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I'm trying to calculate the product of 5 consecutive integer, but the result the completely wrong. I think my logic is correct, but why it shows me an unreal number: 344362200

The sequence number is from 1 to 10, code is below (just for testing only):

void problem8()
    char *input = "123456789";
    char c;
    int step = 5, i = 0, prod = 0, temp = 1;
    for (; i < step; i++)
        temp *= *(input + i);
        printf("%d\n", temp);

The output is really weird! At the first loop, the result is 42 @@ while it should be 1, and 1 only. I checked individual result from *(input + 0) or 1 2 4 etc., it's correct. But the product is wrong.

share|improve this question
Well there you go, the answer is 42. Shouldn't it be 49 though? It is if I compile your code. – this Apr 8 '14 at 22:07
Try input[i] - '0' instead of *(input + i). – zwol Apr 8 '14 at 22:09
up vote 4 down vote accepted

You need to distinguish between the codes for the digits (48 for '0', 49 for '1', etc), and the numbers 1, 2, etc. You should be getting 49 on the first iteration; indeed, I get:


If you want the first 5 factorials, you'll need to use temp *= input[i] - '0'; (where input[i] is neater than *(input + i), IMNSHO).

The codes I gave are valid for code sets such as ISO 8859-1, and also UTF-8, and many other related code sets. They're not valid for EBCDIC, though.

share|improve this answer

The problem is that you are converting a char to an int, and not taking into account the ASCII offsets in the ASCII table. Integers start at hex 0x30 for ASCII.

#include <stdio.h>
#include <string.h>

int multiplyFiveSingleDigitNumbersInAString (const char* input, size_t inputLength);

int main(void) {
   int tmp = 0;
   const char* buf = "12345"; /* Create null-terminated string */
   tmp = multiplyFiveSingleDigitNumbersInAString(buf, strlen(buf));
   printf("Result of calculation for string %s is %d\n", buf, tmp);
   return 0;

int multiplyFiveSingleDigitNumbersInAString (const char* input, size_t inputLength) {
   if (inputLength != 5) {
      printf("Wrong string length (%d), should be %d\n", (int)inputLength, 5);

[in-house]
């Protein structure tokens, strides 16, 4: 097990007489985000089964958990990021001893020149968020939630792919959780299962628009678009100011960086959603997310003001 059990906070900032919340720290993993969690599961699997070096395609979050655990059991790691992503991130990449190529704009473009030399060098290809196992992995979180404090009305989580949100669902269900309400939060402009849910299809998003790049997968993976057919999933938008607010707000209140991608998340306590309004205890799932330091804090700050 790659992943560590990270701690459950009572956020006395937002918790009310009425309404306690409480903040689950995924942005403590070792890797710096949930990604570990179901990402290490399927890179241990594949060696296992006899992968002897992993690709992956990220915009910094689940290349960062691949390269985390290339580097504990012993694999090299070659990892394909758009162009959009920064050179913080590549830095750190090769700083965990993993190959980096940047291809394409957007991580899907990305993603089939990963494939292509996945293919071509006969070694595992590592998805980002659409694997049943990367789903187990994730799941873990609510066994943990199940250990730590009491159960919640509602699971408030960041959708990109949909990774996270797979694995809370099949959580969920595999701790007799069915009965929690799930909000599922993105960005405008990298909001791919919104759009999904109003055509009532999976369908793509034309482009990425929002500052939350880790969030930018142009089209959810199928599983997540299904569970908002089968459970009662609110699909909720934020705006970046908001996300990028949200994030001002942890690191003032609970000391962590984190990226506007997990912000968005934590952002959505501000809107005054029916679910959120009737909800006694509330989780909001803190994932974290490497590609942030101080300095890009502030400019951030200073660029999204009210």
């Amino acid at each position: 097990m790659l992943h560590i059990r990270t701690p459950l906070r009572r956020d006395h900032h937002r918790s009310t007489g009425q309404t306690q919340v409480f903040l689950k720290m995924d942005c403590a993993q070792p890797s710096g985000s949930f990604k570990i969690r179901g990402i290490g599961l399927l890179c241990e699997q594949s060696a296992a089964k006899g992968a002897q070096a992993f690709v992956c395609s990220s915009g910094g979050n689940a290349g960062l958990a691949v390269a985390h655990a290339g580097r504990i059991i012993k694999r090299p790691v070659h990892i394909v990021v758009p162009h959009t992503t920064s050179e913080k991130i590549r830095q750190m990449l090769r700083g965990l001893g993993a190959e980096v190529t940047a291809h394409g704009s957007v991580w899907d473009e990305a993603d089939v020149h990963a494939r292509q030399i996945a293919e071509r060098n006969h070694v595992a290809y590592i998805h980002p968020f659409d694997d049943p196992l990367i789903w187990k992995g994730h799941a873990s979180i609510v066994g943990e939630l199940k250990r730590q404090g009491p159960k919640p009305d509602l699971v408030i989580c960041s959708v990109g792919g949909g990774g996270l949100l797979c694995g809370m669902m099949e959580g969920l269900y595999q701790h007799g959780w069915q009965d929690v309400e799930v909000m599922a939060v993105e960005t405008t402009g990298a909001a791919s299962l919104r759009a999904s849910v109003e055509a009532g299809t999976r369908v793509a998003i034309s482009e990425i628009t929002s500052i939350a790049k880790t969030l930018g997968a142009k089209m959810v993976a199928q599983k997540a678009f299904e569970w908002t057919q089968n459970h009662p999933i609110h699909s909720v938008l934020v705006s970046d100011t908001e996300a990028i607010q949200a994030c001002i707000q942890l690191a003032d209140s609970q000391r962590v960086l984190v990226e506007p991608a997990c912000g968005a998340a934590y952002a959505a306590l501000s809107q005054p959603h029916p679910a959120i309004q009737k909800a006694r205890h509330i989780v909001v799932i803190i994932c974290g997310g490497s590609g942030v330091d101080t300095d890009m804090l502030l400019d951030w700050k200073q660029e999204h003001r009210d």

return 0;
   int i;
   int multiSum = 1;
   for (i=0; i<inputLength; i++) {
      multiSum *= (int)input[i] - 0x30;
   return multiSum;


  1. ASCII Table, Accessed 2014-04-08, <>
share|improve this answer
+1 but... I wonder about the design decision to embody the length in the function name, especially given the sample data which uses a string of length 9 with no ill effect. A function multiplySingleDigitNumbersInAString(const char *input, size_t len) makes sense; so does multiplySingleDigitNumbersInAString(const char *input) to take the whole string. You should use '0' in place of 0x30; then your code will work on an EBCDIC machine too. If you're checking for length, you should probably check that the 'digits' actually are digits: if (!isdigit((unsigned char)input[i])) return 0;. – Jonathan Leffler Apr 8 '14 at 22:22
Also, errors should be printed to standard error, not standard output. And it is debatable whether the function should print at all; it would be better if it returned an unambiguous error (-1 can't be legitimate; 0 can be if one of the digits is zero) in silence. The calling code can then report the problem. – Jonathan Leffler Apr 8 '14 at 22:23
The OP never mentioned strings ... the question refers to "5 consecutive integer". It's weird that people are preserving the one wrong thing in the code and changing the rest of it, rather than the other way around. See my answer for a far more sensible approach. – Jim Balter Apr 8 '14 at 22:47
@JimBalter I made a point to address some of the key flaws. I could have re-written it to accept an array of integers instead, etc, but I'm hesitant to do a total bug-proof solution, and doing all of the work for OP. – DevNull Apr 8 '14 at 23:07

IMO, the other answers approach this backwards. Simply don't use chars when you want ints. Just change

char *input = "123456789";


int input = { 1, 2, 3, 4, 5 };

and your code will work.

P.S. Here's a solution to the actual problem:

char digits[] = "731...";

int main(void)
    int max = 0;

    for (int len = sizeof digits - 1, i = 0; i < len - 4; i++)
        int prod = 1;
        for (int j = 0; j < 5; j++)
            prod *= digits[i + j] - '0';
        if (max < prod) max = prod;
    printf("%d\n", max);

    return 0;
share|improve this answer
if the input is 1000 long, how will u put it into an array of int?? well you can see it in this [link] ( – Trung Bún Apr 8 '14 at 22:49
@TrungBún If you want an answer to a specific question, ask that question, don't add it on as a comment. Given your new question, putting the digits in a string is a little easier, and then you subtract '0' as you've been told, but it's also trivial to turn that into an int array with a few keystrokes in emacs or vi, or with a script in Perl or something similar. – Jim Balter Apr 8 '14 at 22:56
I'm appreciate your help! But I prefer to do it in my way of thinking! If I fail then maybe I will create a new post or comment somewhere else to seek help. And you see? My code is working! If I don't do it in my way, then how I know to convert from a char to an int just by: char - '0' ? How can I know that the number 49 from my output is a dec of ASCII character? This would help me in the future. But thank you anyway!! :) – Trung Bún Apr 8 '14 at 23:06
"What we have here is a failure to communicate." – Jim Balter Apr 8 '14 at 23:09

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